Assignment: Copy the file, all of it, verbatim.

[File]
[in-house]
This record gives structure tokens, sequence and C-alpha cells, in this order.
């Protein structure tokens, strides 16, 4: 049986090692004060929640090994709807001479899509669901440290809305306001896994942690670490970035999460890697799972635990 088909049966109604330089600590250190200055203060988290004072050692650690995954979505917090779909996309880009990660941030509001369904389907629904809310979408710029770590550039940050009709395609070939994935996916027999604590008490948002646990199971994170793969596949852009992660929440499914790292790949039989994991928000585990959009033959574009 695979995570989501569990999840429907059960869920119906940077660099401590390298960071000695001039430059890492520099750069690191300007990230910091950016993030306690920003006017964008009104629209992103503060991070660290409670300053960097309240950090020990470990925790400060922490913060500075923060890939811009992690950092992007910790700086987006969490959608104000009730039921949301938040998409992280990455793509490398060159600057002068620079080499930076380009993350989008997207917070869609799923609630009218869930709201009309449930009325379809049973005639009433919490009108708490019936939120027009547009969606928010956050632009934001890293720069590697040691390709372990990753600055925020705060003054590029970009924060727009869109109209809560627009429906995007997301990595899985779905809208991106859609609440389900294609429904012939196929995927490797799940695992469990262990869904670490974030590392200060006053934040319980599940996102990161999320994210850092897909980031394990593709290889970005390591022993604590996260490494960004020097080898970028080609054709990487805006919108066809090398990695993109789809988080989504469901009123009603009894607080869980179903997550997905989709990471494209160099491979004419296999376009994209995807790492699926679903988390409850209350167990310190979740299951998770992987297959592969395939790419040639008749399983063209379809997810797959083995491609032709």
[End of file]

[in-house]
This record gives structure tokens, sequence and C-alpha cells, in this order.
């Protein structure tokens, strides 16, 4: 049986090692004060929640090994709807001479899509669901440290809305306001896994942690670490970035999460890697799972635990 088909049966109604330089600590250190200055203060988290004072050692650690995954979505917090779909996309880009990660941030509001369904389907629904809310979408710029770590550039940050009709395609070939994935996916027999604590008490948002646990199971994170793969596949852009992660929440499914790292790949039989994991928000585990959009033959574009 695979995570989501569990999840429907059960869920119906940077660099401590390298960071000695001039430059890492520099750069690191300007990230910091950016993030306690920003006017964008009104629209992103503060991070660290409670300053960097309240950090020990470990925790400060922490913060500075923060890939811009992690950092992007910790700086987006969490959608104000009730039921949301938040998409992280990455793509490398060159600057002068620079080499930076380009993350989008997207917070869609799923609630009218869930709201009309449930009325379809049973005639009433919490009108708490019936939120027009547009969606928010956050632009934001890293720069590697040691390709372990990753600055925020705060003054590029970009924060727009869109109209809560627009429906995007997301990595899985779905809208991106859609609440389900294609429904012939196929995927490797799940695992469990262990869904670490974030590392200060006053934040319980599940996102990161999320994210850092897909980031394990593709290889970005390591022993604590996260490494960004020097080898970028080609054709990487805006919108066809090398990695993109789809988080989504469901009123009603009894607080869980179903997550997905989709990471494209160099491979004419296999376009994209995807790492699926679903988390409850209350167990310190979740299951998770992987297959592969395939790419040639008749399983063209379809997810797959083995491609032709």